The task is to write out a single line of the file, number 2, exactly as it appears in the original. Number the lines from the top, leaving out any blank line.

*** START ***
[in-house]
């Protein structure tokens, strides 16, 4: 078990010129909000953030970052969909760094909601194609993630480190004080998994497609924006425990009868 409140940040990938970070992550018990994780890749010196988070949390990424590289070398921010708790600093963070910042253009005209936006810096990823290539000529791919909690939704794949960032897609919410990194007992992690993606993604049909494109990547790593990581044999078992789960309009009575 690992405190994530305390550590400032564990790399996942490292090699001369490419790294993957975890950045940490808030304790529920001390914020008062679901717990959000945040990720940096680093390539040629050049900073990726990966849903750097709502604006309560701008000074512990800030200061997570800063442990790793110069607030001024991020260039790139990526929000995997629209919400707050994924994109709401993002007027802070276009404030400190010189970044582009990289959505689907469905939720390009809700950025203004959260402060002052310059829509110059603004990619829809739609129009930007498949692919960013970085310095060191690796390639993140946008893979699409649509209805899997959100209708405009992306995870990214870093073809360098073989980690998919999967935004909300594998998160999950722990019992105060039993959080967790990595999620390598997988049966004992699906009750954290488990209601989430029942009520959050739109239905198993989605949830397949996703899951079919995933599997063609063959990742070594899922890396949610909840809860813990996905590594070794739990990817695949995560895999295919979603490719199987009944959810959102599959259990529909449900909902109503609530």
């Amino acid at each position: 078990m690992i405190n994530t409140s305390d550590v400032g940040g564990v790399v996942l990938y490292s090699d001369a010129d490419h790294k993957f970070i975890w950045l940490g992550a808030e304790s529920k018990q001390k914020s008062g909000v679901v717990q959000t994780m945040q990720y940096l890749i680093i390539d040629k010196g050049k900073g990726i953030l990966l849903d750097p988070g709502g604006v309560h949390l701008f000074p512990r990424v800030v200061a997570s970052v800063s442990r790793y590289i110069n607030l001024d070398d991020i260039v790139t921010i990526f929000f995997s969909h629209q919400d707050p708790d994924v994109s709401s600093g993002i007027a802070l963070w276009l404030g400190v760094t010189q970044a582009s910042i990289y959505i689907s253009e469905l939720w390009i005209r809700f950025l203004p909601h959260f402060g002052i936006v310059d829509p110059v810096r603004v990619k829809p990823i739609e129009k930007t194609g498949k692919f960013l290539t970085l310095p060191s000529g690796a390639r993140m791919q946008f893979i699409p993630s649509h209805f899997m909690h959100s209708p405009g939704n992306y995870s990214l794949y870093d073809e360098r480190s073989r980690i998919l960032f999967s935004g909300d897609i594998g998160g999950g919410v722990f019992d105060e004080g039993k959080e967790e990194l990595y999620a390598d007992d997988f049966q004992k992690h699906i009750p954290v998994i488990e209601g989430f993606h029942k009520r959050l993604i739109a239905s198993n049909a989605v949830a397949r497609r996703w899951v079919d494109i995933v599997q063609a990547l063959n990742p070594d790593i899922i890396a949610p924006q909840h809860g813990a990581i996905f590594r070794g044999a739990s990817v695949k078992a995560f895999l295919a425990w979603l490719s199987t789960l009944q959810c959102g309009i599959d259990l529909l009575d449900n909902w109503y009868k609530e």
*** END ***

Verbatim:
């Protein structure tokens, strides 16, 4: 078990010129909000953030970052969909760094909601194609993630480190004080998994497609924006425990009868 409140940040990938970070992550018990994780890749010196988070949390990424590289070398921010708790600093963070910042253009005209936006810096990823290539000529791919909690939704794949960032897609919410990194007992992690993606993604049909494109990547790593990581044999078992789960309009009575 690992405190994530305390550590400032564990790399996942490292090699001369490419790294993957975890950045940490808030304790529920001390914020008062679901717990959000945040990720940096680093390539040629050049900073990726990966849903750097709502604006309560701008000074512990800030200061997570800063442990790793110069607030001024991020260039790139990526929000995997629209919400707050994924994109709401993002007027802070276009404030400190010189970044582009990289959505689907469905939720390009809700950025203004959260402060002052310059829509110059603004990619829809739609129009930007498949692919960013970085310095060191690796390639993140946008893979699409649509209805899997959100209708405009992306995870990214870093073809360098073989980690998919999967935004909300594998998160999950722990019992105060039993959080967790990595999620390598997988049966004992699906009750954290488990209601989430029942009520959050739109239905198993989605949830397949996703899951079919995933599997063609063959990742070594899922890396949610909840809860813990996905590594070794739990990817695949995560895999295919979603490719199987009944959810959102599959259990529909449900909902109503609530």